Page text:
Ai Weiwei: Never Sorry
Without a doubt Ai Weiwei is a fascinating person who stands for unbelievably important things but that does not mean the documentary completely succeeded.
Arguably one of China’s most famous artists of today is Ai Weiwei, who is not only known for his craft of being an artist but also a political activist against the Chinese government. Alison Klayman’s documentary sets out to expose his message that the Chinese government is trying so hard to cover up. If you have never heard of Ai Weiwei before the documentary will bring you up to speed on the determination this man has.
The documentary starts off by showing Weiwei’s home studio that houses 40 cats. He believes that the biggest difference between cats and humans is that they will not close the doors behind them when they walk through. Which is kind of a bizarre statement until you find out that one of his cats can supposedly open doors. What does this have to do with the rest of the documentary? I am not sure if it was anything more than introducing Ai Weiwei’s outside the box thinking. There must have been a better way to do that though.
Ai Weiwei got his first major break as an artist when he helped designed the ‘Birds Nest’ stadium for the Beijing Olympics back in 2008. But even though he helped with the stadium design, he stayed far away from the opening ceremony of the Olympics. Weiwei believes that the Olympic games were more for propaganda than anything else.
He admits that he does little of the actual work in his productions now. Instead, he prefers to have the people around him implement his ideas. It is not that he lost his artist touch at all, he just has a busy schedule blending the artist that he is as well as an activist against the Chinese government. Plus, most of his work is on such a large scale that a crew of helpers are needed anyways.
The documentary goes into detail about one of his most important “art awareness” pieces about a deadly earthquake. Back in 2008 China suffered a major earthquake that killed over 5,000 students when a government building collapsed killing the kids inside. The total death toll of that same earthquake was around 70,000 people in the city of Sichuan. The government refused to answer any questions about the incident as it tries to keep the story as quiet as they can.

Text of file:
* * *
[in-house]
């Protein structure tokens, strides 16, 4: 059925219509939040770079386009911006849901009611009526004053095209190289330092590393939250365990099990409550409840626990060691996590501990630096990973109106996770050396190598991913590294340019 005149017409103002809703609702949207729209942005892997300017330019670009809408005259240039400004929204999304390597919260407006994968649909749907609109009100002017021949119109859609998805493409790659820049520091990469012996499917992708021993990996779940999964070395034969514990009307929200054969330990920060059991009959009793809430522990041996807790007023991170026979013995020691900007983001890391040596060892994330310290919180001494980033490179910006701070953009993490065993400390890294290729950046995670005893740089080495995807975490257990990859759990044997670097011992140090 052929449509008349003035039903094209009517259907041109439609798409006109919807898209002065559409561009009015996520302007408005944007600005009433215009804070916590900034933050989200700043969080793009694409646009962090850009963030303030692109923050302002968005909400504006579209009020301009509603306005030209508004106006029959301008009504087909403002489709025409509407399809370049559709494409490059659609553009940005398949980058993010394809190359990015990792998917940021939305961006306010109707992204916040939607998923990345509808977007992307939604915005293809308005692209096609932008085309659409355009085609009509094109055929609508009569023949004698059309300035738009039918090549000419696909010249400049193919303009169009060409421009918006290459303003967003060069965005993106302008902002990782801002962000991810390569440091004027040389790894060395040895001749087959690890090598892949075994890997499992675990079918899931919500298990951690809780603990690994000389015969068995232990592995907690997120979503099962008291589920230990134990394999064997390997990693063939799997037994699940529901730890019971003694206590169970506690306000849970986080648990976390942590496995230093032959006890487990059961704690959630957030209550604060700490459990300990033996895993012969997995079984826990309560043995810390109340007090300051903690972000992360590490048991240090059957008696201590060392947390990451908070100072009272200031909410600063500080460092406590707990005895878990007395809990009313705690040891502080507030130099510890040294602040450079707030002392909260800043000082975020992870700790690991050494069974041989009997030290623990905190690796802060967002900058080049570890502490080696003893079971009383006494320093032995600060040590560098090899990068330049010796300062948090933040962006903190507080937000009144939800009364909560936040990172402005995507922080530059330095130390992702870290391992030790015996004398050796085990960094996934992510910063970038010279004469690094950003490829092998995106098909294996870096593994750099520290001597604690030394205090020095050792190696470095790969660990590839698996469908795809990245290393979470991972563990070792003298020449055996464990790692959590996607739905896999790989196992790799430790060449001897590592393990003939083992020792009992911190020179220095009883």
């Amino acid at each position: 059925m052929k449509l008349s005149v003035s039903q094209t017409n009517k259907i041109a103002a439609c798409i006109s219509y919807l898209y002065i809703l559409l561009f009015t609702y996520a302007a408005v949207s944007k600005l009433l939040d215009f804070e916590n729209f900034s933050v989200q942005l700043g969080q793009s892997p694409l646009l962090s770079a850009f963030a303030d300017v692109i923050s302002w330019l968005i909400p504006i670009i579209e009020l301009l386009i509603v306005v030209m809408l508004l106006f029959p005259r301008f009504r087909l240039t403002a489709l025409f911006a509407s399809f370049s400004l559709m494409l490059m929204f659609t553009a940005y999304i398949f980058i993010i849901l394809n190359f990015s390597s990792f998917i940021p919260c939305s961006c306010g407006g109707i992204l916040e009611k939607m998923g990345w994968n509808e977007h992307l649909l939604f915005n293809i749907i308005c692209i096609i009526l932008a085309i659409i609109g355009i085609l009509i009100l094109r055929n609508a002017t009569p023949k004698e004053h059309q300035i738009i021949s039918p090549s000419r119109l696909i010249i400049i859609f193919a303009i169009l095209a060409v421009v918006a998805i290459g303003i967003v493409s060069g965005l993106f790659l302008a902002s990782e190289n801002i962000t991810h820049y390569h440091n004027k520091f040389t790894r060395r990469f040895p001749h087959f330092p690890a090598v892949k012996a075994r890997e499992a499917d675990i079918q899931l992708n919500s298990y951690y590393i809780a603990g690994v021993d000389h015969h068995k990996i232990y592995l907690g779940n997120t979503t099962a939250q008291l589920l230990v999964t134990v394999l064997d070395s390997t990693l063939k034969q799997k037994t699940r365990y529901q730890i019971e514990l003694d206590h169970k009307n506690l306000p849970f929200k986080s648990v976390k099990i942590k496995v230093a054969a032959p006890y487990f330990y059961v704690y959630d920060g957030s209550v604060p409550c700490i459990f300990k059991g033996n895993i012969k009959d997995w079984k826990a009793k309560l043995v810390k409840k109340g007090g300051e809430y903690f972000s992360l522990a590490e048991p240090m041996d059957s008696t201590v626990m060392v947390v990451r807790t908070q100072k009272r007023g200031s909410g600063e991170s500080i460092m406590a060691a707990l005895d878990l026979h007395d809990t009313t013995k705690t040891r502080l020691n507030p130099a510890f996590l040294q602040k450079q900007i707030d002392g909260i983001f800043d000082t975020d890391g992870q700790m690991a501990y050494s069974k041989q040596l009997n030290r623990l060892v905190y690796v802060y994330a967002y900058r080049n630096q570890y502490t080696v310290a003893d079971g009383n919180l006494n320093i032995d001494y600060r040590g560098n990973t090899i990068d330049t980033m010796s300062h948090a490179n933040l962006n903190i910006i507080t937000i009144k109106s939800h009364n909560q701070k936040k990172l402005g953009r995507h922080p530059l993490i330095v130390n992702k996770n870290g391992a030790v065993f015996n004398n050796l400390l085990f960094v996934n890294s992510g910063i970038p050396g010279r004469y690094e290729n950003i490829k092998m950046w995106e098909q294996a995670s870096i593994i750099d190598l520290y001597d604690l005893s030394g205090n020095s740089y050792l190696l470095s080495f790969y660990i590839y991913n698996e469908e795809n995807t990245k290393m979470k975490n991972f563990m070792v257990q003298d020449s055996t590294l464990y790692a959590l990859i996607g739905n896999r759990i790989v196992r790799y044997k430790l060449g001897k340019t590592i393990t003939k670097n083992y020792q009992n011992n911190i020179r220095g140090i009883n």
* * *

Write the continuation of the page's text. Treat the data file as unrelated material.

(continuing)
While walking around the demolished school building, Weiwei photographed the devastation and Tweeted about it. Eventually, he came up with an idea of hanging 9,000 school bags on a side of a building in remembrance of the thousands of young kids that died that day. He also gathered as many of the kids names as he and a team could find doing their own investigation, a job that the government should have done.
At one point in the documentary Weiwei all of a sudden has a child. To add to this confusion, it is not clear on who the mother of the child is. Weiwei seems to tip-toe around that topic but does eventually say the child does not belong to his wife but instead a friend. The people behind the documentary attempt to dig a little further into the subject but Weiwei does not offer a ton of information which make for an awkward conversation to watch.
Without a doubt Ai Weiwei is a fascinating person who stands for unbelievably important things but that does not mean the documentary completely succeeded. It did not seem very well organized which resulted in an unbalanced flow of information. The documentary felt more like a patchwork of good ideas and information that did not seamlessly blend in to one another very nicely.
In addition to the faulty editing, Ai Weiwei: Never Sorry often felt like Weiwei himself was directing the film instead of just being the subject. Other than conveniently filming around the time that he went disappearing for 81 days when the government detained him, the documentary let Weiwei do most of the investigating work. At the very least, the documentary serves as a good biography on an artist that deserves more recognition.